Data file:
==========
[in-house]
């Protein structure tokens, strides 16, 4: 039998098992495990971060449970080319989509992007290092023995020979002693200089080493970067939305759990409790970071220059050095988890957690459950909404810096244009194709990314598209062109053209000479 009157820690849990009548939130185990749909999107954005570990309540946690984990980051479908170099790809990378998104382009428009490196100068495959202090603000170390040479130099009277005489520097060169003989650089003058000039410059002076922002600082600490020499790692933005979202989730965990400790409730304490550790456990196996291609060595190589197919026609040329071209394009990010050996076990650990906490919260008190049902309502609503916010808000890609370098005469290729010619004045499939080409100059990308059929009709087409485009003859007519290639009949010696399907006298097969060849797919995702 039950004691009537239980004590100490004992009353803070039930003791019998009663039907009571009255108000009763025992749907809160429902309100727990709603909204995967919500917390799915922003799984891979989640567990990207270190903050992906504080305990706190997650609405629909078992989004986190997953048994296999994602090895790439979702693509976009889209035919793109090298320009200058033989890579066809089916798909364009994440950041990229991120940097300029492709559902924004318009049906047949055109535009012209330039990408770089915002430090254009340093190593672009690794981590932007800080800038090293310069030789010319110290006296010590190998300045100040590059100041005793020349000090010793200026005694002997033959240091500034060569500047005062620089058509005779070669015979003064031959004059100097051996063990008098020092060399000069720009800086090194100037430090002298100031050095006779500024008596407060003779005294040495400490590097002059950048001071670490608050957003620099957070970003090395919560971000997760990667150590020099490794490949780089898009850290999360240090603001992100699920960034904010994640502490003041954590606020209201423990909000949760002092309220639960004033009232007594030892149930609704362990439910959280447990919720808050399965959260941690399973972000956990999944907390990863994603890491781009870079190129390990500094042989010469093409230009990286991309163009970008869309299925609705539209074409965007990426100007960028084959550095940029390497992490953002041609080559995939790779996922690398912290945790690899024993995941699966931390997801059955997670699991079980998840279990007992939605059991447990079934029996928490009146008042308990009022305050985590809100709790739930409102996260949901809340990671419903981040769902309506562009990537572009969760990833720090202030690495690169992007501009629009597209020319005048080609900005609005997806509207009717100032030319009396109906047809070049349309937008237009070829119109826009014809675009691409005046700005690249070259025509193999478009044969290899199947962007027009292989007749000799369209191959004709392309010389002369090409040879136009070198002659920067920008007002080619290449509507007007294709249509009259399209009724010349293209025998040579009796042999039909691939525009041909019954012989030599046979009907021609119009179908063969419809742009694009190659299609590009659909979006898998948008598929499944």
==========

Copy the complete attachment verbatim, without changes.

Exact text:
[in-house]
């Protein structure tokens, strides 16, 4: 039998098992495990971060449970080319989509992007290092023995020979002693200089080493970067939305759990409790970071220059050095988890957690459950909404810096244009194709990314598209062109053209000479 009157820690849990009548939130185990749909999107954005570990309540946690984990980051479908170099790809990378998104382009428009490196100068495959202090603000170390040479130099009277005489520097060169003989650089003058000039410059002076922002600082600490020499790692933005979202989730965990400790409730304490550790456990196996291609060595190589197919026609040329071209394009990010050996076990650990906490919260008190049902309502609503916010808000890609370098005469290729010619004045499939080409100059990308059929009709087409485009003859007519290639009949010696399907006298097969060849797919995702 039950004691009537239980004590100490004992009353803070039930003791019998009663039907009571009255108000009763025992749907809160429902309100727990709603909204995967919500917390799915922003799984891979989640567990990207270190903050992906504080305990706190997650609405629909078992989004986190997953048994296999994602090895790439979702693509976009889209035919793109090298320009200058033989890579066809089916798909364009994440950041990229991120940097300029492709559902924004318009049906047949055109535009012209330039990408770089915002430090254009340093190593672009690794981590932007800080800038090293310069030789010319110290006296010590190998300045100040590059100041005793020349000090010793200026005694002997033959240091500034060569500047005062620089058509005779070669015979003064031959004059100097051996063990008098020092060399000069720009800086090194100037430090002298100031050095006779500024008596407060003779005294040495400490590097002059950048001071670490608050957003620099957070970003090395919560971000997760990667150590020099490794490949780089898009850290999360240090603001992100699920960034904010994640502490003041954590606020209201423990909000949760002092309220639960004033009232007594030892149930609704362990439910959280447990919720808050399965959260941690399973972000956990999944907390990863994603890491781009870079190129390990500094042989010469093409230009990286991309163009970008869309299925609705539209074409965007990426100007960028084959550095940029390497992490953002041609080559995939790779996922690398912290945790690899024993995941699966931390997801059955997670699991079980998840279990007992939605059991447990079934029996928490009146008042308990009022305050985590809100709790739930409102996260949901809340990671419903981040769902309506562009990537572009969760990833720090202030690495690169992007501009629009597209020319005048080609900005609005997806509207009717100032030319009396109906047809070049349309937008237009070829119109826009014809675009691409005046700005690249070259025509193999478009044969290899199947962007027009292989007749000799369209191959004709392309010389002369090409040879136009070198002659920067920008007002080619290449509507007007294709249509009259399209009724010349293209025998040579009796042999039909691939525009041909019954012989030599046979009907021609119009179908063969419809742009694009190659299609590009659909979006898998948008598929499944």